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E-cigarettes to be regulated as medicines – health news – nhs choices

R.j. reynolds tobacco company

Wednesday June 12 2013

More and more people are using e cigarettes

Electronic cigarettes are to be licensed and regulated as an aid to quit smoking from 2016, it has been announced.

E cigarettes battery operated devices that mimic cigarettes are to be classed as ‘medicines’, which means they will face stringent checks by medicine regulator the MHRA and doctors will be able to prescribe them to smokers to help them cut down or quit.

This move has been widely welcomed by medical experts and officials, as tighter regulation will ensure the products are safe and effective.

Until this happens, e cigarettes are only covered by general product safety legislation, meaning they can legally be promoted and sold to children, and we cannot be sure of their ingredients or how much nicotine they contain. The MHRA will not ban the products entirely during this interim period, but will encourage e cigarette manufacturers to apply for a medicine licence.

Are e cigarettes safe?

We don t really know until they have been thoroughly assessed and monitored in a large population over time. However, compared with regular cigarettes, they are certainly the lesser of two evils.

First, e cigarettes don t contain any tobacco only nicotine, which is highly addictive but much less dangerous. For this reason, smoking e cigarettes (known as vaping ) is generally regarded a safer alternative to smoking for those unable or unwilling to stop using nicotine.

Also, while the US Food and Drug Administration (FDA) found the liquid and vapour to contain traces of toxins (PDF, 237kb), including cancer causing chemicals nitrosamines and formaldehyde, the level of these toxins is about one thousandth of that in cigarette smoke.

We cannot be certain that these traces of toxins are harmless, but tests on animals and a small study of 40 smokers are reassuring, providing some evidence that e cigarettes are well tolerated and only associated with mild adverse effects (slight mouth or throat irritation, a dry cough).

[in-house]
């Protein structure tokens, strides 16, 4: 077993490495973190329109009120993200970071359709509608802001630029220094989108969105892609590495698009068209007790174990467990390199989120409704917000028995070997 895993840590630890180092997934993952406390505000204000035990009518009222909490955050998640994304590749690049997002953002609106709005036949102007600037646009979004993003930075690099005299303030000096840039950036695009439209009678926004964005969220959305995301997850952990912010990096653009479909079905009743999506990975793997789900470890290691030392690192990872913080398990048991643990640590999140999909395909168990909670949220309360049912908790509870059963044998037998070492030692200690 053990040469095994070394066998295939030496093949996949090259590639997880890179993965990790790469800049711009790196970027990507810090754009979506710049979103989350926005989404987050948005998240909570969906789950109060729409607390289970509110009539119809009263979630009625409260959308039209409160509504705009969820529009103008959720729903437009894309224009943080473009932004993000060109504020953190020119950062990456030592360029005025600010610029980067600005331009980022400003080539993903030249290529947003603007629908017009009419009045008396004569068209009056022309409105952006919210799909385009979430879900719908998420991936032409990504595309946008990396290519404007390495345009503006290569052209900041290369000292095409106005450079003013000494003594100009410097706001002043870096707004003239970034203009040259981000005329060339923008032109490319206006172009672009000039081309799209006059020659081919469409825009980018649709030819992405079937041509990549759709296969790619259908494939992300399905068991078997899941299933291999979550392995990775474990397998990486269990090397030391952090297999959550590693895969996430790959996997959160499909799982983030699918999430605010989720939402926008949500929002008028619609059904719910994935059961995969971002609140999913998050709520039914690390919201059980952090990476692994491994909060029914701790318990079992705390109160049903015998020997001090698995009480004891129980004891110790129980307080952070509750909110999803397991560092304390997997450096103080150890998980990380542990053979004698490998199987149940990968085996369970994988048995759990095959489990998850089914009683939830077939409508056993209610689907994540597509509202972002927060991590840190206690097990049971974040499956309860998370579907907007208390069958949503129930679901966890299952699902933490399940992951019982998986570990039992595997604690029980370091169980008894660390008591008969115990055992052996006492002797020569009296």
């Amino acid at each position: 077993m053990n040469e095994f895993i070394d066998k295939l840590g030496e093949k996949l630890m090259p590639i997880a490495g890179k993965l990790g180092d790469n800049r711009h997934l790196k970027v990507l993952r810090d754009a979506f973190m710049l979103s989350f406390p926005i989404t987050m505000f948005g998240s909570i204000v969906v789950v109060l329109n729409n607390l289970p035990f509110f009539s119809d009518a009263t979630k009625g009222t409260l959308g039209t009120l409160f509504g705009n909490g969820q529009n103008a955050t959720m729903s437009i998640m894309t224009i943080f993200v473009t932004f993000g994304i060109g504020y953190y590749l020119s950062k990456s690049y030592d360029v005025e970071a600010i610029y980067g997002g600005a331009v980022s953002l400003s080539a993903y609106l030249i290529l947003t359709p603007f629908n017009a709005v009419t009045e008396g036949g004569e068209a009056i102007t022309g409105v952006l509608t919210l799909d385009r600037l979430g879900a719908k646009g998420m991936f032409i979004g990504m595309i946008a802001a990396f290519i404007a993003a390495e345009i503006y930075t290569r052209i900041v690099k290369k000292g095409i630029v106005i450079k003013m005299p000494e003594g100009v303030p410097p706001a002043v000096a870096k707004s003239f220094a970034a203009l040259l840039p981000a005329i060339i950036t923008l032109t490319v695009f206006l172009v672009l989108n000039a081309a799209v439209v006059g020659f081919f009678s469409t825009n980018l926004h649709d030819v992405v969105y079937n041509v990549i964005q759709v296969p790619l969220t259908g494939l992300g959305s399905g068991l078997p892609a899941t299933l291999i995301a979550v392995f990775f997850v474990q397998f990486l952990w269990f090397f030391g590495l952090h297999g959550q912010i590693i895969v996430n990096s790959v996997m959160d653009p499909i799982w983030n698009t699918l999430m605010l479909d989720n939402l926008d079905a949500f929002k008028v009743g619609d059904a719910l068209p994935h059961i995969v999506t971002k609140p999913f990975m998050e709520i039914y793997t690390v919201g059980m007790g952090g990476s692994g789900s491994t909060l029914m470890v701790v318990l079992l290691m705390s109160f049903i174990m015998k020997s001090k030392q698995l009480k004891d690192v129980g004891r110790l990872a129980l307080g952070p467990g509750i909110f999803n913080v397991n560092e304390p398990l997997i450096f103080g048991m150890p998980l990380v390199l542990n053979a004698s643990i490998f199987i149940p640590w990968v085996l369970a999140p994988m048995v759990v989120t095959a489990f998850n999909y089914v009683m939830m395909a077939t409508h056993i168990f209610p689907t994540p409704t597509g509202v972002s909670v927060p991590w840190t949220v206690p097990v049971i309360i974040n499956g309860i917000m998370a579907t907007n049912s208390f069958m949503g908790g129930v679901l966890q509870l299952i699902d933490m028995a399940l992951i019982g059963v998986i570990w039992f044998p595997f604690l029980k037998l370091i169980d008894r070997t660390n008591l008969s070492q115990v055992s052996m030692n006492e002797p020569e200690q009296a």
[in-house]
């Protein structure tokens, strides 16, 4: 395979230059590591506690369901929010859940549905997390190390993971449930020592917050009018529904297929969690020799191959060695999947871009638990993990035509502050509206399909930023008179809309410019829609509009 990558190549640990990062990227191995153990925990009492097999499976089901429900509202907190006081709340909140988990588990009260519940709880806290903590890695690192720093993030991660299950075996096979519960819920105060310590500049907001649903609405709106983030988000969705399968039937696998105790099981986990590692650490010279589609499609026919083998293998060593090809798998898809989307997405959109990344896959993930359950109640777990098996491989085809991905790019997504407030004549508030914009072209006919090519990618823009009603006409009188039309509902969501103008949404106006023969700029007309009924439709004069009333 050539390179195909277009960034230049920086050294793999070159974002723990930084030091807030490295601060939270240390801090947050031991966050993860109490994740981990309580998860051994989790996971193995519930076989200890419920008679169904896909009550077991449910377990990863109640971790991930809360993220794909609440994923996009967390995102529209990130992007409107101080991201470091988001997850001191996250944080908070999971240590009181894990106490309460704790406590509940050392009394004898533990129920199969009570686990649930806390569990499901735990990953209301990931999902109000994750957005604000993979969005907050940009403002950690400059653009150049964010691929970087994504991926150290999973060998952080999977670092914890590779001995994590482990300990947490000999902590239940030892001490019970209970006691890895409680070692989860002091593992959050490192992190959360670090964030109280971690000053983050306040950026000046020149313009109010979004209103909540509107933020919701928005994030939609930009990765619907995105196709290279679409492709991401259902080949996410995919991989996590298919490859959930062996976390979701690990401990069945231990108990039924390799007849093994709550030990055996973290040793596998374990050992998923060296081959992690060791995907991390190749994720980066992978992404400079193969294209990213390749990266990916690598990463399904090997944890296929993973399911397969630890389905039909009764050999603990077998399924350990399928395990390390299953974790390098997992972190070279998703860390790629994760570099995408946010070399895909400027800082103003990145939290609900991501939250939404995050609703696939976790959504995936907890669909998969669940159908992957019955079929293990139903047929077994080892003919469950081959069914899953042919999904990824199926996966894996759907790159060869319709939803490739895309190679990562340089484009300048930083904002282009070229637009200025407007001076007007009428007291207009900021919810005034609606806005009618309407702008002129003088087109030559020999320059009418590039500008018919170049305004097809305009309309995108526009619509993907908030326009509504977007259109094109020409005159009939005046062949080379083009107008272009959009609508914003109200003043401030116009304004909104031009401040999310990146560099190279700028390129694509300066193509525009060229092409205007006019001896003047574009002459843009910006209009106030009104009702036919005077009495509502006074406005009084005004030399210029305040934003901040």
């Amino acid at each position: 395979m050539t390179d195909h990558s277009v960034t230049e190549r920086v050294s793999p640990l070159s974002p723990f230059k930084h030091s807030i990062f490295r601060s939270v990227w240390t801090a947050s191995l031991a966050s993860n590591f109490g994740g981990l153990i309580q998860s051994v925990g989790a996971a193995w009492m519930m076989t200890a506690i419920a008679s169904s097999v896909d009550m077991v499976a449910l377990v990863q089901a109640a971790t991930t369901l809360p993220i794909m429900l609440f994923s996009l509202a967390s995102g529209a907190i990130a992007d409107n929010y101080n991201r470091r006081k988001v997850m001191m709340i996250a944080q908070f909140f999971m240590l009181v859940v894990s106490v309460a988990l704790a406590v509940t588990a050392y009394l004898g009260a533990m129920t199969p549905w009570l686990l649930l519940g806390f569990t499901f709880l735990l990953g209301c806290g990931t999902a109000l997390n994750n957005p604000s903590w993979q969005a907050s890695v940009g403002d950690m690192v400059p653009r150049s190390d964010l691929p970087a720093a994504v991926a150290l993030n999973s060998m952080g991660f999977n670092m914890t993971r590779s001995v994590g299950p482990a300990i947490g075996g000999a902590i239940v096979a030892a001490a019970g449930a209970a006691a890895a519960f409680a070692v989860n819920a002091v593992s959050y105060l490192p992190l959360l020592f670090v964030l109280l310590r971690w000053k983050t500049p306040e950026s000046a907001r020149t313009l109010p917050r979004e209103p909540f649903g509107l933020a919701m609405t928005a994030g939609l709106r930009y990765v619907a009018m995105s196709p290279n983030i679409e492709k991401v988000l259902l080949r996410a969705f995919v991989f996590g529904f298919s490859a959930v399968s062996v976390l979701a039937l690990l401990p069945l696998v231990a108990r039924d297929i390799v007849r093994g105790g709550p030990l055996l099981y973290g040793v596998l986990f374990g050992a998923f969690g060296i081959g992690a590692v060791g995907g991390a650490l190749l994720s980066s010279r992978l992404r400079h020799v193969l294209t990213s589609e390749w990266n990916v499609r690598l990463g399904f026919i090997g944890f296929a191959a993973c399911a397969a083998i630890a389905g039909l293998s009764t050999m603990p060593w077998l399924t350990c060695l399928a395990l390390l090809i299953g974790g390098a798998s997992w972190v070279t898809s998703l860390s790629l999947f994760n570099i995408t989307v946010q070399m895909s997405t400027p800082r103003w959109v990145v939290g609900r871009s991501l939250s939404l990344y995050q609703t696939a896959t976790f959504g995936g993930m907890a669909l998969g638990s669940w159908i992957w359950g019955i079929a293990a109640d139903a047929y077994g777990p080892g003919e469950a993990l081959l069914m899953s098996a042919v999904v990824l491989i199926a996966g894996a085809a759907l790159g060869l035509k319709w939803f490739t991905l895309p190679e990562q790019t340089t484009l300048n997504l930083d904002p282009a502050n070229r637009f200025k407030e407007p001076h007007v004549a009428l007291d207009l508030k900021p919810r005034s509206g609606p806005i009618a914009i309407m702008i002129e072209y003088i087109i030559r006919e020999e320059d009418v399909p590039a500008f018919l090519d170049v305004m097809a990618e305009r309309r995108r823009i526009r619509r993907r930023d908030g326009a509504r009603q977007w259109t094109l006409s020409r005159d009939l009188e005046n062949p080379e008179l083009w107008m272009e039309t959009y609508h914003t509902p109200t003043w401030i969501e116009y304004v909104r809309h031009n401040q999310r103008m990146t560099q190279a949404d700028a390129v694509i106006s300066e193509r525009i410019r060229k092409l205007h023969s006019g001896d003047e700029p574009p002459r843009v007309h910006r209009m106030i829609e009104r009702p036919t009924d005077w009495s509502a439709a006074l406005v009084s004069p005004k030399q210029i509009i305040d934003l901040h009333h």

Public health charity Action on Smoking and Health (ASH) is cautiously optimistic, concluding in its January 2013 briefing (PDF, 447kb) that there is little evidence of harmful effects from repeated exposure to propylene glycol, the chemical in which nicotine is suspended.

Others are more wary. Some health professionals do not recommend them because they believe the potential for harm is significant. It is worth bearing in mind that nicotine is not altogether harmless for example, it has been linked to anxiety and research suggests nicotine plays a direct role in the development of blood vessel disease.

E cigarettes are banned by other countries and by some UK schools concerned about their influence on adolescents (see What are the other concerns? ).

What do e cigarettes contain, and how do they work?

Most e cigarettes contain a battery, an atomiser and a replaceable cartridge. The cartridge contains nicotine in a solution of either propylene glycol or glycerine and water, and sometimes also flavourings.

When you suck on the device, a sensor detects the air flow and starts a process to heat the liquid inside the cartridge, so it evaporates to form water vapour. Inhaling this vapour delivers a hit of nicotine straight to your lungs.

Will they help me quit smoking?

We don t yet know. The evidence so far is promising, but not strong enough to draw any firm conclusions.

A 2011 study and a 2013 survey found that e cigarettes decreased the number of cigarettes consumed by smokers, and the survey also suggested they reduce cigarette cravings although participants were recruited from websites of e cigarette manufacturers, so results may not be representative.

It s not certain whether e cigarettes deliver as much nicotine as forms of nicotine replacement therapy such as patches, so they may not be as effective at curbing nicotine cravings.

However, they do have the advantage of looking and feeling like cigarettes they satisfy the same hand to mouth action, give out a smoke like vapour, and some even have an LED light that resembles the burning tip of a cigarette. This could be why a 2010 study found that even placebo e cigarettes (with no nicotine) relieved the desire to smoke within the first 10 minutes of use.

If you want to try a safer alternative to cigarettes but are concerned about the uncertainties surrounding e cigarettes, you may wish to consider a nicotine inhalator. This licensed quit smoking aid, available on the NHS, consists of just a mouthpiece and a plastic cartridge. It s proven to be safe, but the nicotine vapour only reaches the mouth rather than the lungs, so you don t get the quick hit of nicotine that comes with e cigarettes (see box below, which compares e cigarettes with inhalators).

E cigarettes vs nicotine inhalators